Local Councils in Syria: A Sovereignty Crisis in Liberated Areas

This policy paper was written and published by Menapolis with the support of Freedom House.


This policy paper analyzes and evaluates local administrative councils (LACs), the nascent revolutionary governing structures that began forming across Syria as cities and towns asserted autonomy from the Assad regime. Since 2012 following the retreat of government authorities in various villages and towns, LACs have strived to provide essential public services such as water, electricity, and price stabilization for basic commodities, and in some instances humanitarian relief and military coordination.  Although precise numbers are not available, it is estimated that there are hundreds of LACs throughout Syria, at varying degrees of development and effectiveness.  

In an effort to synchronize the LACs’ initiatives, improve their efficacy, and tie their work more directly to external political opposition structures, the LAC Support Unit, now known as the LACU, was created in March 2013, with links to the Syrian Opposition Council (SOC). However, the LACU has been struggling since its founding in its attempts to solidify connections to the local councils and demonstrate its efficacy as a capacity and resource intermediary. These shortfalls in coordination caused by the inability of the Syrian Opposition Coalition (SOC) to assert its sovereignty in the liberated areas leave notable programmatic gaps in terms of the continued development of the LACs as legitimate local governance structures.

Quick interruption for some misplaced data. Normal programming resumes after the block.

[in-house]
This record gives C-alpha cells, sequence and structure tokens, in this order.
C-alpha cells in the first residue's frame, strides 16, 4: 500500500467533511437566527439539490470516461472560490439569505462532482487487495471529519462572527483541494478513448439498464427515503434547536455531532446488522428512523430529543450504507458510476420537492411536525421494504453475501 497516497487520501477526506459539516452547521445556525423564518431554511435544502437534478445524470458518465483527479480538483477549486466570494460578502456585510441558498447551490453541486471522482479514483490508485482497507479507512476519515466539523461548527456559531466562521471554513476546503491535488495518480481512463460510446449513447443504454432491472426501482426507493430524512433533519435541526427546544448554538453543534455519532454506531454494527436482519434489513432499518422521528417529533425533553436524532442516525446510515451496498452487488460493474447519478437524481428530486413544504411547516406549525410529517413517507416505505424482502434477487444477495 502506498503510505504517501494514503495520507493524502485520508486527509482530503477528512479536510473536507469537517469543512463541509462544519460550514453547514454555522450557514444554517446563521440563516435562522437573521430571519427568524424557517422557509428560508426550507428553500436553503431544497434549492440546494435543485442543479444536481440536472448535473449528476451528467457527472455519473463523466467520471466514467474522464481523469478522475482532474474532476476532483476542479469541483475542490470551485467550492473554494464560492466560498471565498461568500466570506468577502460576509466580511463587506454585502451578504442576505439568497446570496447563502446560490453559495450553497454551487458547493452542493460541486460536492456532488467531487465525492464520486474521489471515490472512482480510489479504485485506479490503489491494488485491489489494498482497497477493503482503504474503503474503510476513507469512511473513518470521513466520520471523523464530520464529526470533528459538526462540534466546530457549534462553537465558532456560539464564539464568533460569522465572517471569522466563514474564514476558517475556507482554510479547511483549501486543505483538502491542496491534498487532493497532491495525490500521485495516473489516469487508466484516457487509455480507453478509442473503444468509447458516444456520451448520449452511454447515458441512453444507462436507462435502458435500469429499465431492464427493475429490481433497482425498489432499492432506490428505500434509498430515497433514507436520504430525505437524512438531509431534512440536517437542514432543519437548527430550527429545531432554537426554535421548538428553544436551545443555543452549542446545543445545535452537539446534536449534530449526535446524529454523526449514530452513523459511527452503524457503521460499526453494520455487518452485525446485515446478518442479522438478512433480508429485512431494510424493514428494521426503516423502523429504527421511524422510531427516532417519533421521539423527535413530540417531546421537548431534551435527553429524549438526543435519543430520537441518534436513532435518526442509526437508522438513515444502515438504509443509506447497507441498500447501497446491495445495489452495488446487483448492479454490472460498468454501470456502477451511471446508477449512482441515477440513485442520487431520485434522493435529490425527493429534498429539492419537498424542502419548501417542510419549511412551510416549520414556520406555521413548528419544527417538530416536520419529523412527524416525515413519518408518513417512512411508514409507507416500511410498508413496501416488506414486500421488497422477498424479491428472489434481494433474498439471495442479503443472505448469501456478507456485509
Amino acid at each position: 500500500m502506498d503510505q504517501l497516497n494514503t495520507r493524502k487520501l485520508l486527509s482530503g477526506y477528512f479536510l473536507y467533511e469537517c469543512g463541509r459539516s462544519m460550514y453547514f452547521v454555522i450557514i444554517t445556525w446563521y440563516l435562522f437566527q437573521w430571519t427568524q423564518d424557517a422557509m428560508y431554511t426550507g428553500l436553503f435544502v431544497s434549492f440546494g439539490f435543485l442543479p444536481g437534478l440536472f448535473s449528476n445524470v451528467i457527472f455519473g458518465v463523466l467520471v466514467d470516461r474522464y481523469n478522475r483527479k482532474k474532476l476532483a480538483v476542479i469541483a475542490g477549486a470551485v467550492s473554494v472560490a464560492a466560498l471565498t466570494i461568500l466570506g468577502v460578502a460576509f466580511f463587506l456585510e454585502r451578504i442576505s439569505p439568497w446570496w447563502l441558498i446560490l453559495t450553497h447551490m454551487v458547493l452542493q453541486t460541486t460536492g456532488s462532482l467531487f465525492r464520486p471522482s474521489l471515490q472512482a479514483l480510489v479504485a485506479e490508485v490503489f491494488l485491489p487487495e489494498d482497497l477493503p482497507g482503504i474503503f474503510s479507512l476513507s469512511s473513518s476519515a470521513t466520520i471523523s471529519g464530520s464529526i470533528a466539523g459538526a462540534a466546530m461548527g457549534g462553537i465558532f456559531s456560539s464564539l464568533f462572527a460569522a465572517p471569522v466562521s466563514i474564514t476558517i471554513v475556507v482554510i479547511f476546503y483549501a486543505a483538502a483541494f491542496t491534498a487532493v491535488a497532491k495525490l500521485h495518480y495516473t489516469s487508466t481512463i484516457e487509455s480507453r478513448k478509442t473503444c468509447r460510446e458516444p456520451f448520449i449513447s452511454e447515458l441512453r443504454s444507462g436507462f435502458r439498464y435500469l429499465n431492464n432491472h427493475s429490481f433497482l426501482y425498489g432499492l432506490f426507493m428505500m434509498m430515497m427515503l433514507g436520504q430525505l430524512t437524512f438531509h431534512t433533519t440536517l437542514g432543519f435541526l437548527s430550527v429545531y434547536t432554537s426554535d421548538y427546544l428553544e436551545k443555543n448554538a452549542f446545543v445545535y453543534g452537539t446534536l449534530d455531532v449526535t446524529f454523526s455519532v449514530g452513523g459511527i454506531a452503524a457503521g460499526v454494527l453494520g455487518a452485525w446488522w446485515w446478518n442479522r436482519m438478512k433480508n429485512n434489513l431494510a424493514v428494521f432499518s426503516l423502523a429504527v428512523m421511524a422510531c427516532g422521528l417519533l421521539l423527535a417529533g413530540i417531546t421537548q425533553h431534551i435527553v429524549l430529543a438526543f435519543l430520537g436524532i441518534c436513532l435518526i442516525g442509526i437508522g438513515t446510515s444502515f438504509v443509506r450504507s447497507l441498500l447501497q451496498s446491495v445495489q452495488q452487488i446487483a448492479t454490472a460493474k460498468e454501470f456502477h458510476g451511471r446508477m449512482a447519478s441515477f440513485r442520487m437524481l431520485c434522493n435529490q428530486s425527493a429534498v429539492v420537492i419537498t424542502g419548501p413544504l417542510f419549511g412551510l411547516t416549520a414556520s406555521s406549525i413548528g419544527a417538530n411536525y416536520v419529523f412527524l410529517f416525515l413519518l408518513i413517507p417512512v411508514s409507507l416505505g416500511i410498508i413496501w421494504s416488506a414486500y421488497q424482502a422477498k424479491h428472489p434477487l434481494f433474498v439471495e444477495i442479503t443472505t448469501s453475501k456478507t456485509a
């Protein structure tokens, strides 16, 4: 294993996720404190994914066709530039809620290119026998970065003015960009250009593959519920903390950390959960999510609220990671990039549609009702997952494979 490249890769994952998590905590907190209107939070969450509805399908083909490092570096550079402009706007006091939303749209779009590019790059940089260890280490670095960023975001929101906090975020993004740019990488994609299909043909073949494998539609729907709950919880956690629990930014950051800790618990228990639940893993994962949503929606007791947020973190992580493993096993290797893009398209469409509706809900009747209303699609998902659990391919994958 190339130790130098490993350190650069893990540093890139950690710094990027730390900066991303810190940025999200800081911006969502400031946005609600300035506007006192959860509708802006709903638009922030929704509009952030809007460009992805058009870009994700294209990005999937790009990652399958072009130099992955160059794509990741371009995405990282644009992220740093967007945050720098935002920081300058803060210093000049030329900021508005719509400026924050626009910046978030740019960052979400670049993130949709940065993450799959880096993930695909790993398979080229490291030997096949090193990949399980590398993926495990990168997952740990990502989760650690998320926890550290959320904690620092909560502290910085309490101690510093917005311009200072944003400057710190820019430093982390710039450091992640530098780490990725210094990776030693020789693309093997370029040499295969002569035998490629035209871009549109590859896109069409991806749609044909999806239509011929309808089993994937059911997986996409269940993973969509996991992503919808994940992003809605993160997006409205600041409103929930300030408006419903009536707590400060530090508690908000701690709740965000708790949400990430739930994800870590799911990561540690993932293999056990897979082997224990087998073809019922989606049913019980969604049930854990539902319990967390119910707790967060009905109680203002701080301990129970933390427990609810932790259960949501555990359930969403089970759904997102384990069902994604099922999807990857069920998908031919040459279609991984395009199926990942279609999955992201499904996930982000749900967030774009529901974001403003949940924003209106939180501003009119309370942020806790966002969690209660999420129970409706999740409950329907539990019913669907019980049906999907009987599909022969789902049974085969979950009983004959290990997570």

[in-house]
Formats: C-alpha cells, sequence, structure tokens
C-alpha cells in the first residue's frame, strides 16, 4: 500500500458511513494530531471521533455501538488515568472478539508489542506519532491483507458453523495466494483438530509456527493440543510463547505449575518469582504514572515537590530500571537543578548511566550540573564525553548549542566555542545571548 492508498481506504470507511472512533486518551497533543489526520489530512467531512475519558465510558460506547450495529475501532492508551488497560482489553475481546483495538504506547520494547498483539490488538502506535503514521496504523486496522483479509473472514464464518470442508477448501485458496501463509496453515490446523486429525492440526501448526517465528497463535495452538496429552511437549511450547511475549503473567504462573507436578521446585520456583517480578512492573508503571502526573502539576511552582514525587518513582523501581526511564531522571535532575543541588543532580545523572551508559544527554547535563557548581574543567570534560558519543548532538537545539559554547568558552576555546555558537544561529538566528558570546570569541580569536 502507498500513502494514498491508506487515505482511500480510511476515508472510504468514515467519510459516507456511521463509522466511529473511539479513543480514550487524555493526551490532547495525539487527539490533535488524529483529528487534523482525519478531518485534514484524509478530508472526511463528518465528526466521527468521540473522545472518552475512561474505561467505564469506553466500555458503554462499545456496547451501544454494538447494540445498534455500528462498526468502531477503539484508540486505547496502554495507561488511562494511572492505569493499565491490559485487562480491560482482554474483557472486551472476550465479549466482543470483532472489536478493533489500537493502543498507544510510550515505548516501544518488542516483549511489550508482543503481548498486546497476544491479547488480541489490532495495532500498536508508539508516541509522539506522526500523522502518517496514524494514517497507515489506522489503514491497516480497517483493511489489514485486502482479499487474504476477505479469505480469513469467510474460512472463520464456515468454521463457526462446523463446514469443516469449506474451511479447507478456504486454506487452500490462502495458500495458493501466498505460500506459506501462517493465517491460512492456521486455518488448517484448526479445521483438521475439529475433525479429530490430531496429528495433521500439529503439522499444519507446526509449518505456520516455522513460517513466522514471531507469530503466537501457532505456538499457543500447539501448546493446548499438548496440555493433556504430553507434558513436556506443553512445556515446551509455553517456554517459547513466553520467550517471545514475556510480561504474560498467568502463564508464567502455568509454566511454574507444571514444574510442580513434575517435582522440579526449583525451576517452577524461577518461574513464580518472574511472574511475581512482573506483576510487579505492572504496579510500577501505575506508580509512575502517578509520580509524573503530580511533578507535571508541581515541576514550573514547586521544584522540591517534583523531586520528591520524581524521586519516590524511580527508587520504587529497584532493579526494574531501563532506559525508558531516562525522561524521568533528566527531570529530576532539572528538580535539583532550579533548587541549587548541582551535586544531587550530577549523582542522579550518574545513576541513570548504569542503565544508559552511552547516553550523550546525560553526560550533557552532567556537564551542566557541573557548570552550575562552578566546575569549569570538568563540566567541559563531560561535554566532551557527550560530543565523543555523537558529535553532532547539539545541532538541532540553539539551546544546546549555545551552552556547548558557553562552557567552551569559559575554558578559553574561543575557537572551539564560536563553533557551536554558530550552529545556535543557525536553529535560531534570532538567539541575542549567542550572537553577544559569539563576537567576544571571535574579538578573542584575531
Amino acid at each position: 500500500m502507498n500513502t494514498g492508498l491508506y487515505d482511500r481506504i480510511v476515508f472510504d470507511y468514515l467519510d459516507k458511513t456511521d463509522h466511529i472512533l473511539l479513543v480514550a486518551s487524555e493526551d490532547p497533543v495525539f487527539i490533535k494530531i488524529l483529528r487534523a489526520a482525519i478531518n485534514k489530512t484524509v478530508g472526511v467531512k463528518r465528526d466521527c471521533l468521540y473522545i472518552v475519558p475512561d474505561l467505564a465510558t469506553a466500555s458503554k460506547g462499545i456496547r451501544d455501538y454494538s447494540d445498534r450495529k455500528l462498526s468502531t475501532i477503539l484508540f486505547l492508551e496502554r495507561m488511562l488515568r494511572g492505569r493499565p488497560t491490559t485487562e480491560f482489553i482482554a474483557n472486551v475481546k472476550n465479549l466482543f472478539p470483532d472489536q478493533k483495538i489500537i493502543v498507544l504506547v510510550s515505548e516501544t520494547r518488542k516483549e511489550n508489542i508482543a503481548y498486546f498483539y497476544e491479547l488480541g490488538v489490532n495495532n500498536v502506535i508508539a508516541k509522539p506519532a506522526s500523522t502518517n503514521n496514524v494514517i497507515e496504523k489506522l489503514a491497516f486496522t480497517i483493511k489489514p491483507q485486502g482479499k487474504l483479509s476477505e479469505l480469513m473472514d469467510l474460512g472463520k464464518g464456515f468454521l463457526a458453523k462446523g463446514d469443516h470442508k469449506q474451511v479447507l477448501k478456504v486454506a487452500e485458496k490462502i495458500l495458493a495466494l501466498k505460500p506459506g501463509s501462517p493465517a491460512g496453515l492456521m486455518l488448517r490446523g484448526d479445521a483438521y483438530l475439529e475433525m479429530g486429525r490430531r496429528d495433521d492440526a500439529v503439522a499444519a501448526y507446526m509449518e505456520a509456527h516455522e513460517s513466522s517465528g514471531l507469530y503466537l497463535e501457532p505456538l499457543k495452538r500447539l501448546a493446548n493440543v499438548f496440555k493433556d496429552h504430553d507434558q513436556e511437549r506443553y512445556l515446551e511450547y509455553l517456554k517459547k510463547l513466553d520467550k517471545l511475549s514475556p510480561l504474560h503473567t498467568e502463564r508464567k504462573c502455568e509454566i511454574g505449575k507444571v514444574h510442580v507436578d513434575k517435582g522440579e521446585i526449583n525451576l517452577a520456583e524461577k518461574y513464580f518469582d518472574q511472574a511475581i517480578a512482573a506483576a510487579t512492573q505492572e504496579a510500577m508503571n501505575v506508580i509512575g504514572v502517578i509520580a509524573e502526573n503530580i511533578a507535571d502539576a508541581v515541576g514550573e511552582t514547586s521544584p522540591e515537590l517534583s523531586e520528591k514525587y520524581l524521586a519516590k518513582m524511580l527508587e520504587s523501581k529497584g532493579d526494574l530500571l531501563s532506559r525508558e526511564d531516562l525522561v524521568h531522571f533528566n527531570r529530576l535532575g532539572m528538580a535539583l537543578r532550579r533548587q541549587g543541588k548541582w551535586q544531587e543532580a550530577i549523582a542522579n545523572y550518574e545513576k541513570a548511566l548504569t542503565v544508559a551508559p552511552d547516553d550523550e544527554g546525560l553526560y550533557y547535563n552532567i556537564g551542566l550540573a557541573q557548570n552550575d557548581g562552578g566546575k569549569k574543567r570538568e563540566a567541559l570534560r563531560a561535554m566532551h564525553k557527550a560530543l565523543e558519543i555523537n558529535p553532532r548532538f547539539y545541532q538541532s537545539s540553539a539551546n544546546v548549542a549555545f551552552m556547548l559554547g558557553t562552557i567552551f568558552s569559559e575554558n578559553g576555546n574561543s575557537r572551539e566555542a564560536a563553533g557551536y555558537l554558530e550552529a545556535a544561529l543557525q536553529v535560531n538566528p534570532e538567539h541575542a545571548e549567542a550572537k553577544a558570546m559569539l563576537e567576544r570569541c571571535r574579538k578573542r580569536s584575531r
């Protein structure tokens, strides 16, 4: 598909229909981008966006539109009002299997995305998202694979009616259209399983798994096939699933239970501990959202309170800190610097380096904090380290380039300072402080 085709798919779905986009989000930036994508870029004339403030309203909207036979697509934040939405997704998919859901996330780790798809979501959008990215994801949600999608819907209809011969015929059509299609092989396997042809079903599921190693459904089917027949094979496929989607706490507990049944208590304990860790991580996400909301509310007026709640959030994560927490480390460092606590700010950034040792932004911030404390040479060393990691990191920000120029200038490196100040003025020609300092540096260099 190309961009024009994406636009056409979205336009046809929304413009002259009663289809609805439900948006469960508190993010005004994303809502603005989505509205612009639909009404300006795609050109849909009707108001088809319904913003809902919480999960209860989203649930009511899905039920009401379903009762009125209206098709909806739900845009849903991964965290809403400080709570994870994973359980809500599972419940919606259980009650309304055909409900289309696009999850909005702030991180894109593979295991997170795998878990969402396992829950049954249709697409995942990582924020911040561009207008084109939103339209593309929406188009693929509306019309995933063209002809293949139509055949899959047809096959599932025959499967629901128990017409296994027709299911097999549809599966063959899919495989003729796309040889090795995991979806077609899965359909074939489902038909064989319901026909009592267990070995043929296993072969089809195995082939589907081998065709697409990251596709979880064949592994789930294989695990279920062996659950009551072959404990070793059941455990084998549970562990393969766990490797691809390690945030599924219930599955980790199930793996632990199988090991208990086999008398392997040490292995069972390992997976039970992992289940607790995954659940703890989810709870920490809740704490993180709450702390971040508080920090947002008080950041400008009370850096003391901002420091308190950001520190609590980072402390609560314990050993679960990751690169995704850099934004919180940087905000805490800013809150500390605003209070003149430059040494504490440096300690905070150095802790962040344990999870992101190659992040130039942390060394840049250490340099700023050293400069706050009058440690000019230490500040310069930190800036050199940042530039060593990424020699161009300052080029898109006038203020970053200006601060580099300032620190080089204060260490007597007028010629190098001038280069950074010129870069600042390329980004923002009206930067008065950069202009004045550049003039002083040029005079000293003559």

In order to understand the development of the LACs, the challenges they face, and identify opportunities for increasing their effectiveness, Menapolis interviewed LAC members from the liberated cities of KafrNabel and Manbej, as well as key activists from across Aleppo, Idlib, Raqqa, and other governorates. The paper offers an overview on the history and evolution of LACs in the liberated areas, factors in their relative effectiveness, their composition and membership selection process, civil military relations, and ties to national level institutions. This background is accompanied by two case studies, and a set of conclusions and recommendations for the SOC and policymakers. 

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